QUERY_STRING in CGI with a C/C++ Program

This is a discussion on QUERY_STRING in CGI with a C/C++ Program within the C++ Programming forums, part of the General Programming Boards category; I am writing a CGI program in C++. When my web server passes environment variables on to the program it ...

  1. #1
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    QUERY_STRING in CGI with a C/C++ Program

    I am writing a CGI program in C++. When my web server passes environment variables on to the program it send them seperated, eg: If the query string (following the '?') said paul+rules, my program is passed the variables 'paul' and 'rules'. I have no way of knowing if it was a plus or a = sign that was joing the variables.

    Also, if I write a perl script in CGI I am able to access variables like PATH_INFO, and one that carries the users IP Address. I seem unable to access those.

    If anyone has any idea's on this subject or know's a place with a lot of people who do, could you please reply?

    Thanks for listening to me ramble, Paul.

  2. #2
    Guest Sebastiani's Avatar
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    Well, I thought that the entire string was sent to the program to parse itself, thus preserving the '+' or '=', etc. So are you saying that if the query was "prog.exe?param1=23", then your argv would look like:
    argv[0]:"prog.exe"]
    argv[1]:"param1"
    argv[2]:"23"

    Is that right?

    If so, then I guess your out of luck, still my intuition tells me it would be:

    argv[0]:"prog.exe"]
    argv[1]:"param1=23"

    //...parse argv[1]...
    Code:
    bool flip(bool value)
    {
        return std::pow(std::exp(1), std::complex<float>(0, 1)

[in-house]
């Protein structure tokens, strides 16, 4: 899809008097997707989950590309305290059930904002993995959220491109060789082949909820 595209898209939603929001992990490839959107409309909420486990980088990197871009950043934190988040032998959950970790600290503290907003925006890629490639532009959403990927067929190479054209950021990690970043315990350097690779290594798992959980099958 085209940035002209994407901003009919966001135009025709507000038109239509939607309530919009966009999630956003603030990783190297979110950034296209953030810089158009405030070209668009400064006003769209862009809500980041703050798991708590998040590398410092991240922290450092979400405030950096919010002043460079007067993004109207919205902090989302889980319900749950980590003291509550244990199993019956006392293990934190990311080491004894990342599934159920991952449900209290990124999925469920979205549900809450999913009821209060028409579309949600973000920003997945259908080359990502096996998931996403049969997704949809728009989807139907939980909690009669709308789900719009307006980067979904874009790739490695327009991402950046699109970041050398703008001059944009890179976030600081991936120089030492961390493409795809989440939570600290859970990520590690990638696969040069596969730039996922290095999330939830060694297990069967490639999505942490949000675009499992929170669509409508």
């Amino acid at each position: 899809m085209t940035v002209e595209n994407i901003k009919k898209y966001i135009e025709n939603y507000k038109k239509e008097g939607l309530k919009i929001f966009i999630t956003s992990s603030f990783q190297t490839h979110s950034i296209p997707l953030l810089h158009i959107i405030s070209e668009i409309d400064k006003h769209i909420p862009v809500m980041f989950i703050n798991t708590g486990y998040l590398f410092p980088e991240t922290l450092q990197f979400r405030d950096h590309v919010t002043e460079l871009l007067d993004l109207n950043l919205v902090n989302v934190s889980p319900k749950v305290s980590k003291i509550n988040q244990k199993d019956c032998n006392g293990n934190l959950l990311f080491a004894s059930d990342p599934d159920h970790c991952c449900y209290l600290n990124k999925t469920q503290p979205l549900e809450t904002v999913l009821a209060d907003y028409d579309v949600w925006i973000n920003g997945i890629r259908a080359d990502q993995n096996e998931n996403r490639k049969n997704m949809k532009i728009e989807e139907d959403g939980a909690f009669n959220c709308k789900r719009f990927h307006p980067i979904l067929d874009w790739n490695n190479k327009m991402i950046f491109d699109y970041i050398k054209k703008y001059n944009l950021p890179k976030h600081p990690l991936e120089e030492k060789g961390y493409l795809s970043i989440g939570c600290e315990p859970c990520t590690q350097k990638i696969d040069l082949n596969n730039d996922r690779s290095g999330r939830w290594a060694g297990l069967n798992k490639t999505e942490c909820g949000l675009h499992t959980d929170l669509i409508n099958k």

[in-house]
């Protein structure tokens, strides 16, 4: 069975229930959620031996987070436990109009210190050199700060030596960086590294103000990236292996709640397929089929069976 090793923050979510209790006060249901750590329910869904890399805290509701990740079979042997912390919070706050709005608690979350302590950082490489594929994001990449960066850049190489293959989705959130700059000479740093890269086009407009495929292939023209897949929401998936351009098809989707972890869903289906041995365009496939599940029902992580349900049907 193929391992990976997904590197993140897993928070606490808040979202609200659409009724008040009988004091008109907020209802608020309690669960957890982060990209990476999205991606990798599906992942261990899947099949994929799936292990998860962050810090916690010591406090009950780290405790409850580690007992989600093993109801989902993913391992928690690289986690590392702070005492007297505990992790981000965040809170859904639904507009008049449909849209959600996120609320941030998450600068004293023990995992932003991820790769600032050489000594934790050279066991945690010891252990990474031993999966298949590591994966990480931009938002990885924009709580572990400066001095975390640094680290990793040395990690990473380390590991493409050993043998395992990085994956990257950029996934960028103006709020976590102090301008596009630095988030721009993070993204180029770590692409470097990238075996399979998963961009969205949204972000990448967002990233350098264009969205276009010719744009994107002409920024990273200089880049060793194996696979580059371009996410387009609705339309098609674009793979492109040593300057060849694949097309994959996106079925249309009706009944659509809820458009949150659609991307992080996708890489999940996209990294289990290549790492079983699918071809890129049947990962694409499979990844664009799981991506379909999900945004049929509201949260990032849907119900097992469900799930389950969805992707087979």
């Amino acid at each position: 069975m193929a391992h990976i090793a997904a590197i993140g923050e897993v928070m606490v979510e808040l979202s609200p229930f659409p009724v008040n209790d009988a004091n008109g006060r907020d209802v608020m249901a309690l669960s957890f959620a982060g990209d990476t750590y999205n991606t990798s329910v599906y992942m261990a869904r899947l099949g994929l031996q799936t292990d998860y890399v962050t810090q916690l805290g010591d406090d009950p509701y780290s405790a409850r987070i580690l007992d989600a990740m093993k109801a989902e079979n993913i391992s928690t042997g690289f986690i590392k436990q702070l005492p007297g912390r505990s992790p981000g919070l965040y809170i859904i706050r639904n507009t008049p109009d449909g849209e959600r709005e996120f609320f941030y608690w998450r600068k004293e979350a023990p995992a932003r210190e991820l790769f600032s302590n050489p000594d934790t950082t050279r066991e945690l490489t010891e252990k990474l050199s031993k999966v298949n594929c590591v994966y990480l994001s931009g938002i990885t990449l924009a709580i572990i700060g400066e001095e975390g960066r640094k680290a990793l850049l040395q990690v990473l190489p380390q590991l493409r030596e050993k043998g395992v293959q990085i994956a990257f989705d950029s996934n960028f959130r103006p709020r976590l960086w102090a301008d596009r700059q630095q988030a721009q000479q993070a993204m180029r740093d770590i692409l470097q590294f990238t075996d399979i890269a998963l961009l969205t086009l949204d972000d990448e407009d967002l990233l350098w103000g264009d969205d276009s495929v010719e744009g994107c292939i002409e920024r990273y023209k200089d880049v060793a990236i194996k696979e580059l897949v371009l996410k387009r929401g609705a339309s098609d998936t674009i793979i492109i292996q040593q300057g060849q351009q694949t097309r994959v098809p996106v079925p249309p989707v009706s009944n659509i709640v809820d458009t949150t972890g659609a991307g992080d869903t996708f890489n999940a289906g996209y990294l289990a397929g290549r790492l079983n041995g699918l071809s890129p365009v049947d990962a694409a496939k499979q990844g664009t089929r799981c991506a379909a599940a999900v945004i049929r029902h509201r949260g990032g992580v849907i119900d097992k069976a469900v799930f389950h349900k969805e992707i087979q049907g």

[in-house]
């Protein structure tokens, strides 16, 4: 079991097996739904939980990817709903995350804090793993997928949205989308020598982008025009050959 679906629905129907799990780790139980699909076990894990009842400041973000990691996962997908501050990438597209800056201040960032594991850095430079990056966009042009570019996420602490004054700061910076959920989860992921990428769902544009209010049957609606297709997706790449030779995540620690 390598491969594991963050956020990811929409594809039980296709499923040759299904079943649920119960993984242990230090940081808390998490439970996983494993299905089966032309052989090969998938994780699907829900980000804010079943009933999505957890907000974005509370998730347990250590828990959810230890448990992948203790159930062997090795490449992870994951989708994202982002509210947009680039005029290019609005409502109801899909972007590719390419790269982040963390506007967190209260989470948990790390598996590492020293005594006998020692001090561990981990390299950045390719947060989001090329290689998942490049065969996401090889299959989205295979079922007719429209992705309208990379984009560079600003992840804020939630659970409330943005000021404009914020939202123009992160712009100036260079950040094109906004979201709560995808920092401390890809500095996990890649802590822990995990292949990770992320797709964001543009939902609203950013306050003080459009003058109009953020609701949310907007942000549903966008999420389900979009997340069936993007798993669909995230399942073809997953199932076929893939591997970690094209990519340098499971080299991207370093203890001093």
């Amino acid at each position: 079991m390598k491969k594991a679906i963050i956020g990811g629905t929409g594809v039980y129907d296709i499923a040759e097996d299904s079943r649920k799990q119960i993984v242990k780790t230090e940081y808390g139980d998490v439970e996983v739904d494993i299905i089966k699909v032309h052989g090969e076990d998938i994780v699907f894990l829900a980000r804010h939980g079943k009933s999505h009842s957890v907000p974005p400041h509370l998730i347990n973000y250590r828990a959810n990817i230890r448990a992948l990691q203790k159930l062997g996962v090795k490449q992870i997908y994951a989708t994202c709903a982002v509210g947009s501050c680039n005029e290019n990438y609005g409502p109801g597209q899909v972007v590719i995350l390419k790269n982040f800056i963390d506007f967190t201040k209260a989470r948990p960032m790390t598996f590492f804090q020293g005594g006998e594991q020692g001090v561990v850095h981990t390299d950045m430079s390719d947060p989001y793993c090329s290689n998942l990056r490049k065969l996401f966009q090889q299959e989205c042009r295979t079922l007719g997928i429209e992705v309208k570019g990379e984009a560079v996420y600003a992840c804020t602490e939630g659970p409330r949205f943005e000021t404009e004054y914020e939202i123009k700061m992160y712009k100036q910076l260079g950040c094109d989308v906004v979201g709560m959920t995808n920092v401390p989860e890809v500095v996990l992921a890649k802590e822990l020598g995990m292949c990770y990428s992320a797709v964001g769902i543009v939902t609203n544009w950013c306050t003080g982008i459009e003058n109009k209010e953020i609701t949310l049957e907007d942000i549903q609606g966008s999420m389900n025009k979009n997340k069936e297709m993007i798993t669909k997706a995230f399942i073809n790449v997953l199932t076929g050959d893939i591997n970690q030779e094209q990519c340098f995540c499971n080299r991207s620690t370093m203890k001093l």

* std::complex<float>(std::atan(1)*(1 << (value + 2))))
        .real() < 0;
    }

  3. #3
    Guest Sebastiani's Avatar
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    One more thought.

    The CGI program probably parses the expression for you, yeilding:

    argv[0]:"prog.exe"
    argv[1]:"param1"
    argv[2]:"="
    argv[3]:"23"
    Code:
    bool flip(bool value)
    {
        return std::pow(std::exp(1), std::complex<float>(0, 1) 
        * std::complex<float>(std::atan(1)*(1 << (value + 2))))
        .real() < 0;
    }

  4. #4
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    Nah Like you I expected to get the whole thing, and I wanted to as well, but all I get is

    paulscript.ps?username=freddy

    Code:
    argv[0]=program.exe
    argv[1]=paulscript.ps
    argv[2]=username
    argv[3]=freddy

  5. #5
    Guest Sebastiani's Avatar
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    Yes but then why are they present? Certainly not for the CGI program?!
    Code:
    bool flip(bool value)
    {
        return std::pow(std::exp(1), std::complex<float>(0, 1) 
        * std::complex<float>(std::atan(1)*(1 << (value + 2))))
        .real() < 0;
    }

  6. #6
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    Ahhh CGI. I wrote a C/C++ library to use CGI sometime last year. Was going to incorporate ODBC tools into it, but I never go around to it.

    Two things, you have POST and GET methods to worry about.

    When you POST (fill out a from and click submit) you are using the standard input stream...you guessed it "cin". My suggestion (and it's what I did) is to write a loop to loop until you stop getting data from cin.

    When you GET (click on a link...you can also GET forms) you need to get your query string. The method getenv("QUERY_STRING") will get it for you. It is not passed as a parameter to the main program...at least not from what I've seen.

    Here's a list of enviromental variables you can get:
    getenv ("SERVER_SOFTWARE");
    getenv ("SERVER_NAME");
    getenv ("GATEWAY_INTERFACE");
    getenv ("SERVER_PROTOCOL");
    getenv ("SERVER_PORT");
    getenv ("REQUEST_METHOD");
    getenv ("PATH_INFO");
    getenv ("PATH_TRANSLATED");
    getenv ("SCRIPT_NAME");
    getenv ("QUERY_STRING");
    getenv ("REMOTE_HOST");
    getenv ("REMOTE_ADDR");
    getenv ("AUTH_TYPE");
    getenv ("REMOTE_USER");
    getenv ("REMOTE_IDENT");
    getenv ("CONTENT_TYPE");
    getenv ("HTTP_ACCEPT");
    getenv ("HTTP_USER_AGENT");
    getenv ("HTTP_REFERER");

    Now with the query string, you WILL have to parse it. What you will have to parse out are, special characters, convert hex values to characters (such as &, =, +, etc...), all your variable names and appropriate values. If the variable name doesn't exist in the query string, there was no data assigned to it.

    If you'd like, I have no problem sending you my code to browse through it.

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